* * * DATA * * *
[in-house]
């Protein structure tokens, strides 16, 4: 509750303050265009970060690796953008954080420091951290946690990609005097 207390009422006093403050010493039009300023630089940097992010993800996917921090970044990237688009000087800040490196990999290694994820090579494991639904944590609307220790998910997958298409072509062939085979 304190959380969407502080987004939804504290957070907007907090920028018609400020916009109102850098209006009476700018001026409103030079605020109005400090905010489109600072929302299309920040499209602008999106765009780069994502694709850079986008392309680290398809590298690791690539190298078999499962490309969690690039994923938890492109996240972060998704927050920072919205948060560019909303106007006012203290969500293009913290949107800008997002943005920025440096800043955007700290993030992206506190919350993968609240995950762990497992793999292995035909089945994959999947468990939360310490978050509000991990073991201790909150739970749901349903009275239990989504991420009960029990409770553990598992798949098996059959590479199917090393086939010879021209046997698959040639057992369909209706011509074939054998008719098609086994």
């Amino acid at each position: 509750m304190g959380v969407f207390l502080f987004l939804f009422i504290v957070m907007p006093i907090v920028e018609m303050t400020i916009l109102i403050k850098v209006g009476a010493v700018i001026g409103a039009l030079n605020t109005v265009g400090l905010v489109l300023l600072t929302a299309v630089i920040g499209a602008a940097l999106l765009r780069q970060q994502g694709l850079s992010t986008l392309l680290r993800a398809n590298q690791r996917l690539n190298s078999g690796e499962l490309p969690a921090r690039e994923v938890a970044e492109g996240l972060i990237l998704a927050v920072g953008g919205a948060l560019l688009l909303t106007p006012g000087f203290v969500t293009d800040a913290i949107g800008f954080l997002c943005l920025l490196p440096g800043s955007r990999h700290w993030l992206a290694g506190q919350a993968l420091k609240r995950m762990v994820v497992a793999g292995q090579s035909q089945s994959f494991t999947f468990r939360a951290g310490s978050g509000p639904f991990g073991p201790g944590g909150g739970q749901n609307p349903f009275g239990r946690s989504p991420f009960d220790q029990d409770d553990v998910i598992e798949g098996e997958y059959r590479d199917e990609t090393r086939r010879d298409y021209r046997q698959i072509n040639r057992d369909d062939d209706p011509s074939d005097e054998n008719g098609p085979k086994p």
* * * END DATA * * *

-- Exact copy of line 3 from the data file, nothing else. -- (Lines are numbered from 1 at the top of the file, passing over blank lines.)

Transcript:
């Amino acid at each position: 509750m304190g959380v969407f207390l502080f987004l939804f009422i504290v957070m907007p006093i907090v920028e018609m303050t400020i916009l109102i403050k850098v209006g009476a010493v700018i001026g409103a039009l030079n605020t109005v265009g400090l905010v489109l300023l600072t929302a299309v630089i920040g499209a602008a940097l999106l765009r780069q970060q994502g694709l850079s992010t986008l392309l680290r993800a398809n590298q690791r996917l690539n190298s078999g690796e499962l490309p969690a921090r690039e994923v938890a970044e492109g996240l972060i990237l998704a927050v920072g953008g919205a948060l560019l688009l909303t106007p006012g000087f203290v969500t293009d800040a913290i949107g800008f954080l997002c943005l920025l490196p440096g800043s955007r990999h700290w993030l992206a290694g506190q919350a993968l420091k609240r995950m762990v994820v497992a793999g292995q090579s035909q089945s994959f494991t999947f468990r939360a951290g310490s978050g509000p639904f991990g073991p201790g944590g909150g739970q749901n609307p349903f009275g239990r946690s989504p991420f009960d220790q029990d409770d553990v998910i598992e798949g098996e997958y059959r590479d199917e990609t090393r086939r010879d298409y021209r046997q698959i072509n040639r057992d369909d062939d209706p011509s074939d005097e054998n008719g098609p085979k086994p």